Parsnip

Digital Product Design and Development

New York, NY

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The Myth of the Agency

This post has been stewing in my head for a very long time which means I have no idea how it’s going to turn out. Here are the main points:

  1. In-house design departments that have not devoted serious attention to design process will by default adopt and mimic the practices of agencies.
  2. The assumption is that these practices are derived from the unique nature of design when in fact many are derived from the unique nature of the agency business model.
  3. Use of these techniques creates a misalignment with business objectives and reinforces problematic misunderstandings about the role of design in internal product development processes.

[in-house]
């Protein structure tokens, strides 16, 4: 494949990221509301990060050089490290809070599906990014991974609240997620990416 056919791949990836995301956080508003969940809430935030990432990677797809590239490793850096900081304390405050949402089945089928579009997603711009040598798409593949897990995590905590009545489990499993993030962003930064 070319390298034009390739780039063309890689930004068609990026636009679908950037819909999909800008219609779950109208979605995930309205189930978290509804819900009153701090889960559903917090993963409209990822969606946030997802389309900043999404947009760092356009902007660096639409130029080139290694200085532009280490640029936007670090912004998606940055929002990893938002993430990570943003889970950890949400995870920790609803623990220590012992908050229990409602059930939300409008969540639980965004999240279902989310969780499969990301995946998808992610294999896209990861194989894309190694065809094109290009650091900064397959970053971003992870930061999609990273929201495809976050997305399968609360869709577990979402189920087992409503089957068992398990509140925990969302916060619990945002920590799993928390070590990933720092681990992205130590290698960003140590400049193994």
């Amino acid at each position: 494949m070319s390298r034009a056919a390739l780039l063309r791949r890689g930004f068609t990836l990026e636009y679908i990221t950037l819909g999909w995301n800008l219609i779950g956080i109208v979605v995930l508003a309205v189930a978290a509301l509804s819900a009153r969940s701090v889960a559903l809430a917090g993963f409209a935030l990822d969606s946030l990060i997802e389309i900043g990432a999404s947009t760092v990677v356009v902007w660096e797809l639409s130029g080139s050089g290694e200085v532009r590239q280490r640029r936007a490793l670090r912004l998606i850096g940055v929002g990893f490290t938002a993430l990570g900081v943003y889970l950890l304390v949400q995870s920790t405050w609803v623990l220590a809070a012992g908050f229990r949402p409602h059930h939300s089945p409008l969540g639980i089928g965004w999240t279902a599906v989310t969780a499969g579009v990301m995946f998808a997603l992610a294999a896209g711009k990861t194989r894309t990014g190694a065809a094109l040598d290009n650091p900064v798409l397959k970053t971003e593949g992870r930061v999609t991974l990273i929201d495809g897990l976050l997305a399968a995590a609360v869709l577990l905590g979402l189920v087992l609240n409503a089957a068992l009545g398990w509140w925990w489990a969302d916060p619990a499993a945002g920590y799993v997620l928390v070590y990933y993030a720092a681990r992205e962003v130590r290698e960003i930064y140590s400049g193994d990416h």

4. In-house design teams must evaluate their process and unwind from certain agency methodologies.

Agency Dominance and Myth of the Magical Creative

At the start of Design is a Job, Mike Monteiro paints the picture of the “Magical Creative” who sits behind an iMac and summons creativity through the mystical incantations of design. He then spends a glorious 100+ pages tearing this idea apart. His point is that design is a job, just like any other. “Grab your lunch. We’re clocking in.”

The misunderstanding about design applies not just to the role of the individual designer, but to the entire function of design within the product development process. This is what makes it so damaging—if you work on an internal design team, the perception of your daily role and contribution is grounded in a misconception.

Where did this myth come from and how did it become the universal notion about designers?

Well, where do designers come from? They come from agencies. For decades, agencies have dominated the design world and in doing so have engendered popular ideas about design. There are other causes too but some of these ideas enable the myth of the Magical Creative.

Consider the client’s point of view: Design is external, a service, something cloaked in foreign expertise, a creative black box that outputs comps. It’s a process with its own unique set of rules.